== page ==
When we think of “pirate” we often think of a little sexist, open camaraderie and, in the worst case, of bloodthirsty and barbaric beings who have no mercy for their opponents or those who are weaker. In truth, these are a number of clichés popularized by popular culture. In fact, the historiography of piracy is very young as reference research on the subject really began in the 1970s.
In particular, this research showed that hackers were actually much more open and tolerant than most piracy films and stories suggest. We invite you to discover these little-known facets through 10 examples that prove it.
# 1: opening the ranks to black pirates
Unfortunately, the era of piracy was also characteristic of slavery. In the Caribbean, the islands were owned by Spanish colonists and the slave populations grew rapidly, but there is ample evidence that pirates are happy to take on new crew members regardless of their skin color.
This aspect is unknown, but we now know that some crews had a large proportion of the former slaves among their workforce, ranging from a third to a majority of the members. It was mainly former slaves who managed to escape the plantations, or the inhabitants of the island of Eleutheria in the Bahamas, who temporarily established themselves as a refuge for the rebellious slaves. . Even so, stereotypes persisted and many black pirates were deleted from pirate accounts of the time because of their skin color.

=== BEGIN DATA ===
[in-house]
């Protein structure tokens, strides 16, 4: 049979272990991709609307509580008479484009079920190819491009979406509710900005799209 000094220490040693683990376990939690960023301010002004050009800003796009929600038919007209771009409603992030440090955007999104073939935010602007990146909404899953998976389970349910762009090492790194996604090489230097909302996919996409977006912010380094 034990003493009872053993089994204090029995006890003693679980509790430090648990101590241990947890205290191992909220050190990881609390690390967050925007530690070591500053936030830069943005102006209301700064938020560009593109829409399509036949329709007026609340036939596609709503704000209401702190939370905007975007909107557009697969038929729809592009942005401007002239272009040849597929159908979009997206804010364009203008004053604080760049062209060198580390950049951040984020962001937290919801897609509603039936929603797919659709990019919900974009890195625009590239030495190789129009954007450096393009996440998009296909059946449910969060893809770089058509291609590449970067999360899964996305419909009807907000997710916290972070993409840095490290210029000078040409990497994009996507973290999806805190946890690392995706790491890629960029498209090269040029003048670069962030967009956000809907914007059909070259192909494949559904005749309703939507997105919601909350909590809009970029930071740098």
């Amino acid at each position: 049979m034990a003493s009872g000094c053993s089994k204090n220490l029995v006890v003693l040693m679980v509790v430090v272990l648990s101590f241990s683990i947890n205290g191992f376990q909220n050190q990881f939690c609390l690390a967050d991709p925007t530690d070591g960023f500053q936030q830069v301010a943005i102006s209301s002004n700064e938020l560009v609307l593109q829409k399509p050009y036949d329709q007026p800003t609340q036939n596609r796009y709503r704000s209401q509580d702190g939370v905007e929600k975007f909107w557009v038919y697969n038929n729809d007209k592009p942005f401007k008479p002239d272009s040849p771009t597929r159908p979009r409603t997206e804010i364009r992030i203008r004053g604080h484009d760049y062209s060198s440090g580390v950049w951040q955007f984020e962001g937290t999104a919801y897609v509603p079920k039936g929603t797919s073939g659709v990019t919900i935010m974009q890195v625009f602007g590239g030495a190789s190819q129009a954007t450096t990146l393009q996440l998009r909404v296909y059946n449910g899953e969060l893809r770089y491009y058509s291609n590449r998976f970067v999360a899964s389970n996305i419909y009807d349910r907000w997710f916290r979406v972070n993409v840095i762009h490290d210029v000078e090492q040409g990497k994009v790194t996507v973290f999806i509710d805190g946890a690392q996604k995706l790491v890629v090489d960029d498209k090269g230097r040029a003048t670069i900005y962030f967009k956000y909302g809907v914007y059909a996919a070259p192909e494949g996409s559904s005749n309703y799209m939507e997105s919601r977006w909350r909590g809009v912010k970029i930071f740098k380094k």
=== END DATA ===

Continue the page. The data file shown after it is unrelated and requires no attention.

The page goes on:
# 2: Hackers were staunch democratic supporters
Historian Cristopher Hill, also a world-famous professor at Oxford, divides pirates into two categories: those who opposed the Anglican Church by advocating religious freedom and those who advocated democracy after the English Revolution.
In fact, most 17th century pirates were far more liberal and fair than you might imagine. Far from the stereotype of the lawless pirate enforcing his power by force, pirates elected the captain and quartermaster (who was responsible for keeping order within the ship) through a democratic vote. They also had to share the resources fairly among each hacker.
Furthermore, it wasn’t that the role of captain fell to a man who made decisions. The famous captain Bartholomew Roberts gave the pirates the right to vote to decide on the decisions to be taken on the water.
# 3: The pirates advocated secularism and respect for religions
As mentioned in the previous point, the so-called “radical” pirates had the peculiarity of opposing the oppression of the Anglican Church and at the same time respecting the practice of other religions.
Many of the pirates were Huguenots, a Protestant branch that was persecuted in several European countries from the 17th to 18th centuries. For many pirates, tolerance was therefore a central concept of life at sea. It has gotten to the point that there are reports (which we still don’t know if they are legends or proven facts) of a utopian colony founded by the Huguenot pirate Misson. She particularly advocated religious tolerance.